Here, Žižek builds on a structure proposed by Alain Badiou in the wake of the massacre in Paris, a division of the world into three forms of subjectivity: that of the liberal-democratic West (this is a neutral quantity, and demands no further investigation), and two modes of response to its global dominance. First, the ‘desire for the West,’ which manifests itself in migration and in what Žižek scorns as the ‘miserable copies of western prosperity’ – coffee shops in Lagos, shopping malls in Luanda. How dare they! (It’s not clear why Žižek invests these places with the horror of the unreal; you don’t have to be a Baudrillardian to recognise that the coffee shop in London or Lisbon is fundamentally also a miserable copy.) Secondly, the ‘nihilist reversal’: a zombie plague. The envy of the non-Western subject is inflamed into a fascistic, insensate rage, something that collapses into ‘hatred pure and simple.’ It’s here that Žižek diverges from Badiou. For the latter, our task is to ‘go and see who is this other about whom one talks, who are they really. We have to gather their thoughts, their ideas, their vision of things.’ For Žižek, this is impossible. This other is ‘utterly disoriented;’ behind their frantic psychodynamic torque there is no ‘”deeper” human core of global solidarity.’ So much for the depth metaphors of Freudianism; we cannot talk with these people because they are incapable of speech. It’s not just that we don’t share the same symbolic terrain; it’s a landscape on which they simply have no presence. They are incoherent Orientals, speechless and psychotic, objectively robbed of everything by the disposessive whirlwind of global capitalism, but on the subjective level terrifyingly uncastrated. This is the framework that Žižek uses to talk about the New Year’s Eve sexual assaults in Cologne.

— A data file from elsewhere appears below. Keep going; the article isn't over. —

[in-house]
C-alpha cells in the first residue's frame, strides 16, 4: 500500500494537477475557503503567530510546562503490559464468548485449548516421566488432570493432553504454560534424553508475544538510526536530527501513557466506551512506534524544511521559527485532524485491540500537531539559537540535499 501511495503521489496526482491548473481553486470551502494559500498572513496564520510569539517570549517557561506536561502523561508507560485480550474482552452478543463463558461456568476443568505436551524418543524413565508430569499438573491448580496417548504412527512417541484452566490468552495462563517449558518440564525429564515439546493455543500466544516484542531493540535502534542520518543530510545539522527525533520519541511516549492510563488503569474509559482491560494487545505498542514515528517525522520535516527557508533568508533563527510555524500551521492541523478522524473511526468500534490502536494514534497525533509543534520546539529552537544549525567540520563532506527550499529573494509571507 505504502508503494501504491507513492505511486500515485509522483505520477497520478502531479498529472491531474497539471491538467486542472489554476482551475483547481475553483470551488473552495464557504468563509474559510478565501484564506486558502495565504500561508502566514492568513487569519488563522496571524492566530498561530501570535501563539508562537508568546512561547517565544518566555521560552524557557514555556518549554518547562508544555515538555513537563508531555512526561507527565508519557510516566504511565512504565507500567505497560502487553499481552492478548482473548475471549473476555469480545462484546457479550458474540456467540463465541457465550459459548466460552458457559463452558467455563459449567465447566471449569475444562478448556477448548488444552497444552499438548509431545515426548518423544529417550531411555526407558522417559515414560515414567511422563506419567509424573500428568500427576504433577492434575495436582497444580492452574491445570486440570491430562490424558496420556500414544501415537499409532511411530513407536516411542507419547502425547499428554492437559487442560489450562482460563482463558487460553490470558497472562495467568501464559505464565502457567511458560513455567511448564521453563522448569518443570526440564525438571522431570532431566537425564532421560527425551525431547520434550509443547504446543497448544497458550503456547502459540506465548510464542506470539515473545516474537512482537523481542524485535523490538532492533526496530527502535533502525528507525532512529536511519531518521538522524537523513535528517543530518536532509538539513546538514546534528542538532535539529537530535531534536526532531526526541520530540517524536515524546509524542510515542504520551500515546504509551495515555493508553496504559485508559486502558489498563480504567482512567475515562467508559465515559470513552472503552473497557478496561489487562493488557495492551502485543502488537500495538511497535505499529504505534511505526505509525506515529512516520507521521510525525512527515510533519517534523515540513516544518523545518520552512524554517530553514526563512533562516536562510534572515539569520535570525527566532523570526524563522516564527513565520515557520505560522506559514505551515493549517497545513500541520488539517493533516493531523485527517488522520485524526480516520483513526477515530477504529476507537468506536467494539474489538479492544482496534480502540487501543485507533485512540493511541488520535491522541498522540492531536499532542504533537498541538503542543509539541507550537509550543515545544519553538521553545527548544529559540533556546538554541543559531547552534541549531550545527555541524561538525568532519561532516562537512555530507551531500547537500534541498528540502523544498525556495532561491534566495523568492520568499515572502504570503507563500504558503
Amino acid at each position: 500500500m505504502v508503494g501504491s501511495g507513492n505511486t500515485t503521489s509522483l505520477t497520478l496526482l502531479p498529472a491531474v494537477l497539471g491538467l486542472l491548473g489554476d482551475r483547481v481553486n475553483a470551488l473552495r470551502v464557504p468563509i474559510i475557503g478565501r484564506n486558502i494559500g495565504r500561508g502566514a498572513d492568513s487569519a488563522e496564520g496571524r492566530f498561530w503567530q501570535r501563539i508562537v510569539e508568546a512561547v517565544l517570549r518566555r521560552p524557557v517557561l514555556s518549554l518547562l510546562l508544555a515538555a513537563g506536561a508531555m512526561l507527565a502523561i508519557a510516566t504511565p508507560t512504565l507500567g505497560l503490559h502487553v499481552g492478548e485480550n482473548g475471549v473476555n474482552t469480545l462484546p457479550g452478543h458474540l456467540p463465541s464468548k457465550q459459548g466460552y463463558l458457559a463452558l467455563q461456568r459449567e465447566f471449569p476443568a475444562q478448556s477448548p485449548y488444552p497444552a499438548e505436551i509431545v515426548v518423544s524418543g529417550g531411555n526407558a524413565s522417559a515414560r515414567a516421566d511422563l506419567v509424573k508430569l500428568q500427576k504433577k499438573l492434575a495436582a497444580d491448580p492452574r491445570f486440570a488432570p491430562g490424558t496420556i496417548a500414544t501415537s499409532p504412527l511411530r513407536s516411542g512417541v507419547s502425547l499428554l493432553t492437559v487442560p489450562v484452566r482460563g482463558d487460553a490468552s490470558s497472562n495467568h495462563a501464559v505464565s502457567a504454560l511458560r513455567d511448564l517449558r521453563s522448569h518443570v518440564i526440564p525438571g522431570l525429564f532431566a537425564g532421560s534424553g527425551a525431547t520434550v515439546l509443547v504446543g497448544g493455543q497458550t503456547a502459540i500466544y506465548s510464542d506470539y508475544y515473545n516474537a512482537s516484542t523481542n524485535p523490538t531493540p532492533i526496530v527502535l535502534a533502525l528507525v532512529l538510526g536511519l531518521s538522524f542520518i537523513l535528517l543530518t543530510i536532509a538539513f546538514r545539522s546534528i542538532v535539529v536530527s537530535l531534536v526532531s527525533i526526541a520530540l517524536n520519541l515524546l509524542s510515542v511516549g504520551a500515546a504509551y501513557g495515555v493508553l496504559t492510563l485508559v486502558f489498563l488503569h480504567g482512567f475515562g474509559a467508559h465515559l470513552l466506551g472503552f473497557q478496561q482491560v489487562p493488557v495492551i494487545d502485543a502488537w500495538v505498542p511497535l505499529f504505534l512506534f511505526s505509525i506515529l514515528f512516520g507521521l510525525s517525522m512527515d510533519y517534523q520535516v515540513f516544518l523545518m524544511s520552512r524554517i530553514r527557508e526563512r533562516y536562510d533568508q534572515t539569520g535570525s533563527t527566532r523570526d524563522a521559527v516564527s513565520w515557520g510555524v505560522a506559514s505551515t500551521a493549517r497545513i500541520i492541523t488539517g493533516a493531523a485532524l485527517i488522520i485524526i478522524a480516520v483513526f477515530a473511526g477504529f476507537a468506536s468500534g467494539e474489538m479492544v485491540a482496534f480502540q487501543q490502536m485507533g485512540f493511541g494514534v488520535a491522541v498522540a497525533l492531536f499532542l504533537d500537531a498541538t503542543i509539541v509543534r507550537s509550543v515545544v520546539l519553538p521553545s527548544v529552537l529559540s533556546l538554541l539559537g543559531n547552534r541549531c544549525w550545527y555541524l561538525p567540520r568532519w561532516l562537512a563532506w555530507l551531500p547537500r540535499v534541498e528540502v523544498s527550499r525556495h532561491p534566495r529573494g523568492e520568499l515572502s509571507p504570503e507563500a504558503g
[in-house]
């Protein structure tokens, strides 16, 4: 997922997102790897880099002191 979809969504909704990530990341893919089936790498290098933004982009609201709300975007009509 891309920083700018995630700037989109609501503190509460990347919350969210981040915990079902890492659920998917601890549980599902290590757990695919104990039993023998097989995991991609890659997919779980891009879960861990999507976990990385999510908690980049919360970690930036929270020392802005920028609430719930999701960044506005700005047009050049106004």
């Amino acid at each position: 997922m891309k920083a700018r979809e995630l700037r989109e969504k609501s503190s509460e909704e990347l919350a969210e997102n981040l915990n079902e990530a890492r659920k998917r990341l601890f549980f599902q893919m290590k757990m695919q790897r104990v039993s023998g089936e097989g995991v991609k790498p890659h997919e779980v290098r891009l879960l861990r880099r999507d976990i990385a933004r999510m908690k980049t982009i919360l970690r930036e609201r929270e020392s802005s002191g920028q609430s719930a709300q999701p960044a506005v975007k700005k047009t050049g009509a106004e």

His primary theoretical referent here is not Lacan or even Badiou, but the new Tarantino film The Hateful Eight. Who, he asks, is the hateful figure in this film? It’s the entire cast: the black man fighting off armed racists is every bit as ‘mean, brutal, and revengeful’ as his enemies; the forces of law and order are as venal and sadistic as the gang of criminals. (He doesn’t mention it, but the friendly black inkeepers are also virulent anti-Mexican racists.) The lesson Žižek draws is that everyone is bad: refugees might be fleeing from terrible horrors, but that doesn’t give them any great moral virtue; they’re still capable of carrying out violent and inexcusable crimes. The idea that everything is bad should be pretty much axiomatic; I’m certainly not interested in contesting it. But I think Žižek has engaged in a significant misreading of the film. The Hateful Eight is not a film about good or bad people; it’s a film about the State. Everything in it centres around paperwork; when they’re not killing each other, the characters spend most of the running time scrutinising each other’s documents. Samuel L Jackson’s character has a letter from President Lincoln which is occasionally demanded of him; he also has warrants for the deaths of the three bodies he carries around with him. With these pieces of paper he is a lawful bounty hunter; without them he is a criminal. Tim Roth’s character is a travelling executioner; his paperwork entitles him to hang the guilty for a living, and if the message weren’t already clear he gives us a long monologue on the difference between State force and personal violence. The real lesson is that neither can be considered independently: each produces, structures, and limits the other. I didn’t particularly like The Hateful Eight, but it does demonstrate a fairly obvious Marxist dictum: it’s pointless to consider any instance of violence in its isolated abstraction, you have to position it within the concrete historical totality of human relations. It’s no use talking about good or bad people; any action is necessarily a product of the social field in which it takes place.